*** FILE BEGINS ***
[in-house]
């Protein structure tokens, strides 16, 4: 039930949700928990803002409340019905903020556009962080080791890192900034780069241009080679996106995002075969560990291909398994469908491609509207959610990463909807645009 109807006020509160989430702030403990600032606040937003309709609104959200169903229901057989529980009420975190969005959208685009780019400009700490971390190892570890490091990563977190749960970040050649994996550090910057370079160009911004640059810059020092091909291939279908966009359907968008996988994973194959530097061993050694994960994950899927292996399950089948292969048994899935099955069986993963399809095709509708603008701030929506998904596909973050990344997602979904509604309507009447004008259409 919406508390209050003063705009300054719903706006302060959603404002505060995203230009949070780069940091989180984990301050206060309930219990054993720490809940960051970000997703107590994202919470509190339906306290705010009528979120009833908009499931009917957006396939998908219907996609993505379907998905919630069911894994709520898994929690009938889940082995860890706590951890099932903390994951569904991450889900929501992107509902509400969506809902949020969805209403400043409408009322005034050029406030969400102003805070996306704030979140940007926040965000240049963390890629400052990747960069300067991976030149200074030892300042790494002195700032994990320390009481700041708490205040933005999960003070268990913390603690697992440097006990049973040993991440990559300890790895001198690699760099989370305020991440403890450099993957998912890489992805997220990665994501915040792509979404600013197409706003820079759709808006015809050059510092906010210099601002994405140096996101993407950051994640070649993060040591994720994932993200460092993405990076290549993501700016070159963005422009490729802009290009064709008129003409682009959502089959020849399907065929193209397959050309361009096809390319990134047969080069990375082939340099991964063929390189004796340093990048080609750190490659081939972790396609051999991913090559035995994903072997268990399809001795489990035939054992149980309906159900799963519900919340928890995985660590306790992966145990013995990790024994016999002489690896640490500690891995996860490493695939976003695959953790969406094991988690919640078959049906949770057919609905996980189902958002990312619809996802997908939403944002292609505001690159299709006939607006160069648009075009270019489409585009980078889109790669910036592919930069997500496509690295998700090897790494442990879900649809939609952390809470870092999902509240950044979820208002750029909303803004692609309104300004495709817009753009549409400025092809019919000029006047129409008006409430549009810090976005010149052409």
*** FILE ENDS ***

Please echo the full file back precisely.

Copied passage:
[in-house]
């Protein structure tokens, strides 16, 4: 039930949700928990803002409340019905903020556009962080080791890192900034780069241009080679996106995002075969560990291909398994469908491609509207959610990463909807645009 109807006020509160989430702030403990600032606040937003309709609104959200169903229901057989529980009420975190969005959208685009780019400009700490971390190892570890490091990563977190749960970040050649994996550090910057370079160009911004640059810059020092091909291939279908966009359907968008996988994973194959530097061993050694994960994950899927292996399950089948292969048994899935099955069986993963399809095709509708603008701030929506998904596909973050990344997602979904509604309507009447004008259409 919406508390209050003063705009300054719903706006302060959603404002505060995203230009949070780069940091989180984990301050206060309930219990054993720490809940960051970000997703107590994202919470509190339906306290705010009528979120009833908009499931009917957006396939998908219907996609993505379907998905919630069911894994709520898994929690009938889940082995860890706590951890099932903390994951569904991450889900929501992107509902509400969506809902949020969805209403400043409408009322005034050029406030969400102003805070996306704030979140940007926040965000240049963390890629400052990747960069300067991976030149200074030892300042790494002195700032994990320390009481700041708490205040933005999960003070268990913390603690697992440097006990049973040993991440990559300890790895001198690699760099989370305020991440403890450099993957998912890489992805997220990665994501915040792509979404600013197409706003820079759709808006015809050059510092906010210099601002994405140096996101993407950051994640070649993060040591994720994932993200460092993405990076290549993501700016070159963005422009490729802009290009064709008129003409682009959502089959020849399907065929193209397959050309361009096809390319990134047969080069990375082939340099991964063929390189004796340093990048080609750190490659081939972790396609051999991913090559035995994903072997268990399809001795489990035939054992149980309906159900799963519900919340928890995985660590306790992966145990013995990790024994016999002489690896640490500690891995996860490493695939976003695959953790969406094991988690919640078959049906949770057919609905996980189902958002990312619809996802997908939403944002292609505001690159299709006939607006160069648009075009270019489409585009980078889109790669910036592919930069997500496509690295998700090897790494442990879900649809939609952390809470870092999902509240950044979820208002750029909303803004692609309104300004495709817009753009549409400025092809019919000029006047129409008006409430549009810090976005010149052409």